Ying-Ying Meng, DrPH, is a co-director of the Chronic Disease Program and a senior research scientist at the UCLA Center for Health Policy Research (CHPR). Her research focuses on the causes of and solutions to inequalities in health and health care delivery from a holistic perspective, as well as analysis of population-based data to understand the complex relationship between physical and social environments and chronic disease morbidity.
Meng is currently leading a five-year statewide Priority Populations Initiative Evaluation, which is a comprehensive evaluation of the collective impact of the California Department of Public Health California Tobacco Control Program (CDPH/CTCP)’s Priority Populations Initiative, including 25 regional projects and 5 statewide coordinating centers, focused on African American and Black; Asian/Pacific Islander; Hispanic/Latino; lesbian, gay, bisexual, transgender, and queer (LGBTQ); and rural populations. She is also a principal investigator for a high-impact research project studying state and local policies on smoking behaviors and disparities, and examining the interaction of individual, community, and socioeconomic factors. Meng is also a principal investigator for a study that evaluates the acute health impacts from short-term particulate matter exposure on work loss days in normal times, or during and after wildfires. She has advanced expertise linking and analyzing health and environmental data to study social (e.g., policy and system) and physical environment patterns of inequity.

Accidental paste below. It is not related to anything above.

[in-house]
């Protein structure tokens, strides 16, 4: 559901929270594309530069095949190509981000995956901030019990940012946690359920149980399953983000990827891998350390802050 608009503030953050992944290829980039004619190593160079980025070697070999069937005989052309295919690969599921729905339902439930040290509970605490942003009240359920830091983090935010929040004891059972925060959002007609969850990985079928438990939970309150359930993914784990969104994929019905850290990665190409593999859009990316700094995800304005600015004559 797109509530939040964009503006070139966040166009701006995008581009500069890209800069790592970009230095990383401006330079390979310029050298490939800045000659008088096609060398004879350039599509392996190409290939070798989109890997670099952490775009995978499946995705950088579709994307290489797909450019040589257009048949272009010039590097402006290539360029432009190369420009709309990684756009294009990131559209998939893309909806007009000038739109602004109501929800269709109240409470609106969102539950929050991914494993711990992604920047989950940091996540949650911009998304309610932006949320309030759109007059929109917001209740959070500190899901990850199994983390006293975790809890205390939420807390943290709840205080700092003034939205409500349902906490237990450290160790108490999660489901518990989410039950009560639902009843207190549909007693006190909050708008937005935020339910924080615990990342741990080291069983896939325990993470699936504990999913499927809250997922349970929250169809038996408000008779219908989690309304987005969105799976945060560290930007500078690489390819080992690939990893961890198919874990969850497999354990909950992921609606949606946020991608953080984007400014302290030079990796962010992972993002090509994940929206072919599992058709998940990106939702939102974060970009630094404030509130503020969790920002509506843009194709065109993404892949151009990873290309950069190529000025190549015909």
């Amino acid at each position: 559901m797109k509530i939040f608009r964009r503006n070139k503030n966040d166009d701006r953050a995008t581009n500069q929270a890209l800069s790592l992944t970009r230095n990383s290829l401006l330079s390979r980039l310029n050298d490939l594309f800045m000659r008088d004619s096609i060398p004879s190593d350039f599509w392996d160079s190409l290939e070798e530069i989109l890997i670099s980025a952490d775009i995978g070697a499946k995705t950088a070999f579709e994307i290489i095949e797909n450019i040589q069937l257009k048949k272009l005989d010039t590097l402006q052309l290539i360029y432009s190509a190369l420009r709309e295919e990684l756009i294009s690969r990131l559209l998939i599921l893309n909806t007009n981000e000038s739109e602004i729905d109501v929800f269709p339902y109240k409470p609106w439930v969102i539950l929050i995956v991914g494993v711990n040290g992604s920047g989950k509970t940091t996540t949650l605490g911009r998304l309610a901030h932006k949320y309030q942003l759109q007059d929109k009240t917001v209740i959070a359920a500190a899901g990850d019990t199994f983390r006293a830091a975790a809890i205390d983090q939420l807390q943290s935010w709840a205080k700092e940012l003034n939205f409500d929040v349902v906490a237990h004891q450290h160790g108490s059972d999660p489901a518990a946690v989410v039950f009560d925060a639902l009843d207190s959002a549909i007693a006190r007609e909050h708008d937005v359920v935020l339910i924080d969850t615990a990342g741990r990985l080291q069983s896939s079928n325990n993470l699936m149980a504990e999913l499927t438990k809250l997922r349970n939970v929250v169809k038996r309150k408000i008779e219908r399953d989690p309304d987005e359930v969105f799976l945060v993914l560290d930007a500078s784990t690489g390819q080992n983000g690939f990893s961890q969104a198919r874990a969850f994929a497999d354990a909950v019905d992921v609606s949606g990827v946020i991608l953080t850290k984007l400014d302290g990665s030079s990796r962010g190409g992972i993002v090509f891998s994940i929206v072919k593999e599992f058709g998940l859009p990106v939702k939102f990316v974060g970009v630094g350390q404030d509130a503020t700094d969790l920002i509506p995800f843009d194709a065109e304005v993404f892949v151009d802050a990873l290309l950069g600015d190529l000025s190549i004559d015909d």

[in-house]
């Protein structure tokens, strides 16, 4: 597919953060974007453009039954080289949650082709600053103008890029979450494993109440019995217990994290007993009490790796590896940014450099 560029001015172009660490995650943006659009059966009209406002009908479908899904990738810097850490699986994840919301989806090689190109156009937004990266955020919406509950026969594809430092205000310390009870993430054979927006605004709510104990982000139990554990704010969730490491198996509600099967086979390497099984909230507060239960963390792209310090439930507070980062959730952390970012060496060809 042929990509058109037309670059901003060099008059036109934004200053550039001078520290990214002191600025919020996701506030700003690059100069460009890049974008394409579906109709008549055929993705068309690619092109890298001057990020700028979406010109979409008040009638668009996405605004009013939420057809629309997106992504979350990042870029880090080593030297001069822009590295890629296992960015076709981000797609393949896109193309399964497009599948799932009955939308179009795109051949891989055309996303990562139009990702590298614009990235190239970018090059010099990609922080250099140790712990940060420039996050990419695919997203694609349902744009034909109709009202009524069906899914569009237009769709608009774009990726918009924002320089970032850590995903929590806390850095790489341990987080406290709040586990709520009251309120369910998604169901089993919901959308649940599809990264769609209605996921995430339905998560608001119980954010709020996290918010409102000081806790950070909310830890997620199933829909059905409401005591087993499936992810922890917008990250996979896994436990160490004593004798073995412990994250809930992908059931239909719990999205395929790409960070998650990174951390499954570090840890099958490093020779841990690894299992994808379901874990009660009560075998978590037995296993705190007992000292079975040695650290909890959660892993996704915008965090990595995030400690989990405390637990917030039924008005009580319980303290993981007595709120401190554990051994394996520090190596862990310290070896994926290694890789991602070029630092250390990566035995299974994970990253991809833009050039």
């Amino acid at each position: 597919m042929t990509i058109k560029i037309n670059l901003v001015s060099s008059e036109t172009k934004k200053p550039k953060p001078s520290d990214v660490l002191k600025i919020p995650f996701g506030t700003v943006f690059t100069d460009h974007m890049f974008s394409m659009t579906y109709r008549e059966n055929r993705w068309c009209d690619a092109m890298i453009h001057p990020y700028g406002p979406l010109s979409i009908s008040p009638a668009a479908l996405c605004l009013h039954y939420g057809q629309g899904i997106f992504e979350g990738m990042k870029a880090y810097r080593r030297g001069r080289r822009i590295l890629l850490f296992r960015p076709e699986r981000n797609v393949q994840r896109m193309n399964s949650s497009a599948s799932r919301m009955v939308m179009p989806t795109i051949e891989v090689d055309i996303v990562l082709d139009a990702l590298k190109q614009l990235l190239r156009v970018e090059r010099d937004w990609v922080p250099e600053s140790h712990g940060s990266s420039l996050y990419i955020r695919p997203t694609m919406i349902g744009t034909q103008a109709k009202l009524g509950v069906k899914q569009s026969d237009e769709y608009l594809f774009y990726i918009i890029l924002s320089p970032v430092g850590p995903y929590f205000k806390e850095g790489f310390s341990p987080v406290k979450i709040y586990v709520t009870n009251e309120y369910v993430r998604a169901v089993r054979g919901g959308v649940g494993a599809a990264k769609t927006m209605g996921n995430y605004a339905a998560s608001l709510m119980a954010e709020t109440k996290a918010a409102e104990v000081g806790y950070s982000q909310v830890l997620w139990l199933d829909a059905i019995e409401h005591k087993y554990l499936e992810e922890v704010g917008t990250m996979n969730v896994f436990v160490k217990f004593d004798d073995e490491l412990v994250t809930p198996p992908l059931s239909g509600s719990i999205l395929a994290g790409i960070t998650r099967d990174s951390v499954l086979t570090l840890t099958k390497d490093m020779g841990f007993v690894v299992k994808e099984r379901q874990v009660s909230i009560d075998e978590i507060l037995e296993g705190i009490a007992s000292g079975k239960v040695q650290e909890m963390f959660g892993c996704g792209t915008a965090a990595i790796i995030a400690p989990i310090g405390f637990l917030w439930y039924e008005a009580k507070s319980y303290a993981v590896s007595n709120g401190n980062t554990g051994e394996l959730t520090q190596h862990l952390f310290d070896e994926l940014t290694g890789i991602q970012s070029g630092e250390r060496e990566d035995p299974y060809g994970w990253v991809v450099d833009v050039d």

Prior to joining UCLA CHPR, Meng was the vice president of Wildflowers Institute. She worked as a senior researcher in the Quality Initiatives Division of Foundation Health Systems and as the director of programs at the Association of Asian Pacific Community Health Organizations (AAPCHO). She also provided consultations to private, government, and international agencies. Meng has received awards for her work, including a Kellogg Health Fellowship and World Health Organization Fellowship.
Meng has doctoral and master's degrees in health policy and administration from the University of California, Berkeley. She received her undergraduate education in English and literature from Fudan University and completed Chinese traditional medicine and Western medicine coursework in Shanghai, China.